The Pakistani army says it has carried out air strikes on camps used by militants in the tribal area of South Waziristan near the Afghanistan border.
Pakistan says it has destroyed militant bases in South Waziristan
Army spokesman Maj Gen Shaukat Sultan said most of the 25-30 militants in the camps had been killed.
The army had used combat helicopters to attack the camps in the Zamzola area in South Waziristan, he said.
Much of the border region is outside government control and is believed to be a base for al-Qaeda and its leaders.
The army carried out the operation in South Waziristan early on Tuesday after receiving information that militants were hiding in five mud-walled compounds, Maj Gen Sultan said.
"We believe most of them were killed, but we don't have a body count," he said.
He said the militants included some foreigners, but "no high-value target was believed to be there".
Eyewitnesses say 10 bodies have been dug up so far. Three of them have been identified as local Mahsud tribesmen.
At least six other bodies have been identified as those of Afghan nationals, administration officials in South Waziristan say.
Other bodies are unidentifiable as they have been so badly mutilated in the attack.
Witnesses say that between eight to 10 people appear to have survived the attack with injuries, but no other details are available at the moment.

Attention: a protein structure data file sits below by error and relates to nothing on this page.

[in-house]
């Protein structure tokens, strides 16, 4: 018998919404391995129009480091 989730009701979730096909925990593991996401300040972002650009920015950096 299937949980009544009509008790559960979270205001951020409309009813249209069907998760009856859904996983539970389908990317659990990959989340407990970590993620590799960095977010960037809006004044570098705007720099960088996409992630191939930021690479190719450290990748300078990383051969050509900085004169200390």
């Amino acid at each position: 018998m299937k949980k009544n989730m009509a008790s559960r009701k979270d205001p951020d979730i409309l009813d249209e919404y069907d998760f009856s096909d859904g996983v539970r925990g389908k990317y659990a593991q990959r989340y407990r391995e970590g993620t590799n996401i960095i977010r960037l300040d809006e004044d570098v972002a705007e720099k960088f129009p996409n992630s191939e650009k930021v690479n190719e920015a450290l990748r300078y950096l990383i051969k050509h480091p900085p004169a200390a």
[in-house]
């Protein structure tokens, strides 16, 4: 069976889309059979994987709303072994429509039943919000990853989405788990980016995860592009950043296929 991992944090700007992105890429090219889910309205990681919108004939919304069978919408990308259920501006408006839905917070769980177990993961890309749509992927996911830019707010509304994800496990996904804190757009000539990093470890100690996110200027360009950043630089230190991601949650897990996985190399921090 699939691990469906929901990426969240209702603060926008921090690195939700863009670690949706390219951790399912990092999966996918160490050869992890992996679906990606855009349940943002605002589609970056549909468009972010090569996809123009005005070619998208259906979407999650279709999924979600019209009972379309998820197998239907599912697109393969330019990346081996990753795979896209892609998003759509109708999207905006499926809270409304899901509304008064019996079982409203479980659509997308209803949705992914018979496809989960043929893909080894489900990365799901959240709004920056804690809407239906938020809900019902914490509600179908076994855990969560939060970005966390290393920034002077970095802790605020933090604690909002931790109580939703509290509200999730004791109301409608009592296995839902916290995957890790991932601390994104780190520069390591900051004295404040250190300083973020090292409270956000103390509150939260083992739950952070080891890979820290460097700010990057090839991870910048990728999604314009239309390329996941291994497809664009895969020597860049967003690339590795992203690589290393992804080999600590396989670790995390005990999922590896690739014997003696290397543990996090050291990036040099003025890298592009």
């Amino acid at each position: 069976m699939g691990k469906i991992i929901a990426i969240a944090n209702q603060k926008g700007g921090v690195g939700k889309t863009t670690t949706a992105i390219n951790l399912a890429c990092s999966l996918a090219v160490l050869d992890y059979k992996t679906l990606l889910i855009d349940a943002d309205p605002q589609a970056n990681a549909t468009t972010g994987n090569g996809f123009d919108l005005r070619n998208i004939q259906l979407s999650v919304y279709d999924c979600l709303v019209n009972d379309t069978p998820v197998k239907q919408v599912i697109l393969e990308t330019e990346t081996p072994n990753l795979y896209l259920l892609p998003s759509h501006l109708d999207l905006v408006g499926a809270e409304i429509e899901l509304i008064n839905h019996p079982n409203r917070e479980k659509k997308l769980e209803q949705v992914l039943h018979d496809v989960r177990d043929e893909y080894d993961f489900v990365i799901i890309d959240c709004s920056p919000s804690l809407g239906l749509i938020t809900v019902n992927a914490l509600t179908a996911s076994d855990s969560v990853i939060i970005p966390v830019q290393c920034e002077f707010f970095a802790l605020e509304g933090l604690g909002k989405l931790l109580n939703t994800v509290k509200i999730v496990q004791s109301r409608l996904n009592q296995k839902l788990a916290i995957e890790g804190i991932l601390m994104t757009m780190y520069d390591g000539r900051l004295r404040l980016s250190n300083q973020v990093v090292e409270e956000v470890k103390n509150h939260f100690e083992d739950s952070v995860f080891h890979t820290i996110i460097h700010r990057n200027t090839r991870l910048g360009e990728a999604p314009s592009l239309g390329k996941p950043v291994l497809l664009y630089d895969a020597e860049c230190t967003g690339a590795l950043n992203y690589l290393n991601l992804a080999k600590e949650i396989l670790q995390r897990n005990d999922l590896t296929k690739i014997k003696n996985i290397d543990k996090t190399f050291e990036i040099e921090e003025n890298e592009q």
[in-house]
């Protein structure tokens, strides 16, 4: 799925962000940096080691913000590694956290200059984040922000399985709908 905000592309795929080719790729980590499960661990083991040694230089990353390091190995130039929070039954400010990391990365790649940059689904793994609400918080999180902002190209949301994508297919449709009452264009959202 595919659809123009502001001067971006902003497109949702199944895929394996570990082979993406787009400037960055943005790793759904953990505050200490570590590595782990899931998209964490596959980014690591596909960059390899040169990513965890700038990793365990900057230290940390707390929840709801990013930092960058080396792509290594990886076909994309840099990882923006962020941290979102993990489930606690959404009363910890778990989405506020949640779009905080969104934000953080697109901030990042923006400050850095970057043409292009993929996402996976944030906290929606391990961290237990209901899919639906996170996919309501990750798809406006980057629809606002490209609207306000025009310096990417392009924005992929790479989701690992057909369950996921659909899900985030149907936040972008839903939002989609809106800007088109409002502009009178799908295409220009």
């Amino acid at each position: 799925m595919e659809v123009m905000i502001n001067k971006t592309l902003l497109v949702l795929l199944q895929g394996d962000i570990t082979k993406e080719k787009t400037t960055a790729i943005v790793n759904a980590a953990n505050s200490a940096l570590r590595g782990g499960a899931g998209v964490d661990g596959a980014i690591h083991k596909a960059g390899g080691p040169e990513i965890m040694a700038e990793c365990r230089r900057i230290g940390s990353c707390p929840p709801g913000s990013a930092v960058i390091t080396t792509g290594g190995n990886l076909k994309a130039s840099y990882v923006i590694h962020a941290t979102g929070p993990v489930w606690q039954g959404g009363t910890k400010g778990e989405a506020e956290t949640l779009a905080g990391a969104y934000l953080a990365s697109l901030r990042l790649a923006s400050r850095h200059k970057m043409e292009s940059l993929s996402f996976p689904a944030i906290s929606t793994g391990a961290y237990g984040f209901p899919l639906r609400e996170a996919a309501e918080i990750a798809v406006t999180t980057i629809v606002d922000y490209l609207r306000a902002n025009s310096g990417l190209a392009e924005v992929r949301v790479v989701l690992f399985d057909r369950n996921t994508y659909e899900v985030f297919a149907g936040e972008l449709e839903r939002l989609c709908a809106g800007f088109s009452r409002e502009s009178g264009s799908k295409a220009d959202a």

The BBC's Barbara Plett in Islamabad says this kind of strike has become rare within the last year.
Previously the army had tried to clear al-Qaeda fugitives and other foreign fighters out of the lawless border area, but it encountered such stiff resistance from local tribesmen that it signed peace deals with them.
The senior US commander in Afghanistan, Lt Gen Karl Eikenberry, said that "the enemy" was using both sides of the Afghan-Pakistani border.
"I'd also emphasise that we do have a challenge right now with command and control of the Taleban forces that has to be addressed," he told reporters in Kabul.
The general said that the number of cross-border attacks in that area last month was 200% higher than the same period a year ago. He did not give precise figures.
The Pakistani air strikes came hours after US Defence Secretary Robert Gates arrived in Kabul for talks with Afghan President Hamid Karzai.
Earlier this month Pakistan denied allegations made by the US National Intelligence Director, John Negroponte, that leaders of al-Qaeda had found a secure hideout in Pakistan from where they were re-building.
Islamabad signed controversial peace accords with militants in the semi-autonomous tribal areas of North Waziristan in September 2006 and in South Waziristan in April 2004.
The deals - intended to end violence between tribal militants and Pakistani troops - increased friction between Afghanistan and Pakistan, two key allies in the US-led "war on terror".
According to an International Crisis Group report earlier in December, Islamabad had allowed "a virtual mini Taleban-style state" to flourish on the border with Afghanistan.
The policy of "appeasement" had allowed militants to regroup and rearm and encouraged a surge in cross-border attacks in Afghanistan, the report said.
Pakistan rejected the accusations.
Analysts believe al-Qaeda leader Osama Bin Laden could be hiding in the tribal areas.